Y2Y among conservation groups supporting significant step in Tonquin caribou herd recovery
Conservation groups welcome Parks Canada’s recent difficult decision to buy out two horse-based backcountry lodges in Jasper National Park’s Tonquin Valley and to rule out new licenses of occupation in the valley.
The Yellowstone to Yukon Conservation Initiative (Y2Y), Alberta Wilderness Association (AWA), and CPAWS Northern Alberta Chapter support these steps to improve the survival prospects of Tonquin Valley caribou, which are on the brink of extirpation (local extinction), and now require emergency measures to recover.
Conservation groups and experts believe that a history of poor management decisions in the Park and compromises to competing recreational interests have contributed to the near-extirpated state of the herds. In recent years, it seems the tides have turned, as Parks Canada continues to make evidence-based decisions for the benefit of caribou in Tonquin Valley.
“By securing and connecting key habitats within and beyond park borders, we can give at-risk mountain caribou and other sensitive wildlife species the space they need to survive and thrive long into the future.”— Dr. Hilary Young, Y2Y Alberta Program Director
“We strongly support these measures to reduce recreation and habitat pressures upon the remaining Tonquin caribou population, based upon Parks Canada’s obligations to protect species at risk and ecological integrity,” says Carolyn Campbell of Alberta Wilderness Association.
“We wish these kinds of decisions did not have to be made, but caribou herds in Jasper are so dangerously small that they require drastic measures to recover,” says Gillian Chow-Fraser of CPAWS Northern Alberta. “The lodges have provided tremendous backcountry winter experiences for years, and they will continue to play an important role in Tonquin valley by taking a step back to ensure caribou survive for many generations to come.”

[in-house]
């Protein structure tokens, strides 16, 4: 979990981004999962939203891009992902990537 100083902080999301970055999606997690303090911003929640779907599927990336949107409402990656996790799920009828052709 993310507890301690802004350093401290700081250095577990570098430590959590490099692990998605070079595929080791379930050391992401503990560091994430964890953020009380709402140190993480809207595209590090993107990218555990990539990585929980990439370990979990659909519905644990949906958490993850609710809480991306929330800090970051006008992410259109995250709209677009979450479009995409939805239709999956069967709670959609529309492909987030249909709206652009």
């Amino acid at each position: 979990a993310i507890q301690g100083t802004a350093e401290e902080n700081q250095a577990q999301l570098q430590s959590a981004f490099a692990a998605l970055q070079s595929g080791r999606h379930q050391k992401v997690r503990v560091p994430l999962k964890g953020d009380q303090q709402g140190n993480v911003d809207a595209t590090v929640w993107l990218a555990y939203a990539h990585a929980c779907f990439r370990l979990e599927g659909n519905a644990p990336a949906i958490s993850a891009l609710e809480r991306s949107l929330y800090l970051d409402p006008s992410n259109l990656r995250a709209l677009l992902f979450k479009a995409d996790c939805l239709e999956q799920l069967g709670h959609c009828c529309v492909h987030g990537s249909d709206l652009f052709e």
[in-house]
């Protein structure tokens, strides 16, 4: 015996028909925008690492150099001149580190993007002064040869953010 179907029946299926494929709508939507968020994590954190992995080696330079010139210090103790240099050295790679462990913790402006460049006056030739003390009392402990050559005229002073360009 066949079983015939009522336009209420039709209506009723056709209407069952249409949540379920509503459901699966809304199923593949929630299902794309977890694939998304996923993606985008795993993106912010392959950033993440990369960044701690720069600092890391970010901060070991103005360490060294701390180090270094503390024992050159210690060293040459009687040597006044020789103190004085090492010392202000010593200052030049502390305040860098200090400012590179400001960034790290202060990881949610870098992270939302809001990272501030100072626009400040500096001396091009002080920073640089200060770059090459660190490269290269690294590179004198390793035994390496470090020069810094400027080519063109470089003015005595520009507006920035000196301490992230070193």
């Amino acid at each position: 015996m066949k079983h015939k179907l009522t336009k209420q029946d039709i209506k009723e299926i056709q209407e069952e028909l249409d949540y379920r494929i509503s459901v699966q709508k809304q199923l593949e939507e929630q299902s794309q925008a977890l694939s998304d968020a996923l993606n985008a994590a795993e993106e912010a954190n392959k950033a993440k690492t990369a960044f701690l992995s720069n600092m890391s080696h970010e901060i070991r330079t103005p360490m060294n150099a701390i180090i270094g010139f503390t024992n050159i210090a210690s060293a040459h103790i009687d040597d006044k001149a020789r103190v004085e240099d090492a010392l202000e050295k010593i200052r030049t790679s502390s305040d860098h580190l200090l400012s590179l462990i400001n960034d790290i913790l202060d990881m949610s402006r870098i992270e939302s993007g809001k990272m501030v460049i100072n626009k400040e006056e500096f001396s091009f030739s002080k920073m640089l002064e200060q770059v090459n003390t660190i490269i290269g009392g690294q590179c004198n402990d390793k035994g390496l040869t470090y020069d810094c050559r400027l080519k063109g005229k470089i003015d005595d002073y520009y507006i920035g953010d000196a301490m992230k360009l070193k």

“This is a significant step in prioritizing the long-term recovery of the Tonquin caribou herd,” says Dr. Hilary Young, Y2Y’s Alberta program director. “By securing and connecting key habitats within and beyond park borders, we can give at-risk mountain caribou and other sensitive wildlife species the space they need to survive and thrive long into the future.”
In October 2021 these conservation groups welcomed Parks Canada’s decision to close backcountry access for the entire snow season, to prevent predator access via packed trails into Tonquin and Brazeau caribou ranges. The groups applauded the Alpine Club of Canada for leading by example and voluntarily suspending bookings at its Tonquin backcountry Wates-Gibson hut for the entire winter since the 2020-21 season. Tonquin backcountry summer accommodation remains available at the many campgrounds and the Wates-Gibson hut.
Parks Canada is expected to decide soon if it will proceed with a conservation breeding program for Jasper caribou. These conservation groups believe that a costly captive breeding program only makes sense if caribou have high quality, secure habitat to occupy once they are released.
In the 1960s, southern Jasper National Park was home to hundreds of caribou. Today there are only about 60 of them left. The Maligne herd was declared extirpated in 2020, while the Tonquin and Brazeau herds are at such low numbers that they might not last much longer. The Tonquin herd is the largest herd left; it only has about 50 caribou, including only nine breeding females.
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- Supporting Jasper National Park’s caribou herds | Media release (Oct. 15, 2021)
- More than conservation breeding needed to help Jasper’s caribou survive and thrive | Media release (May 11, 2021)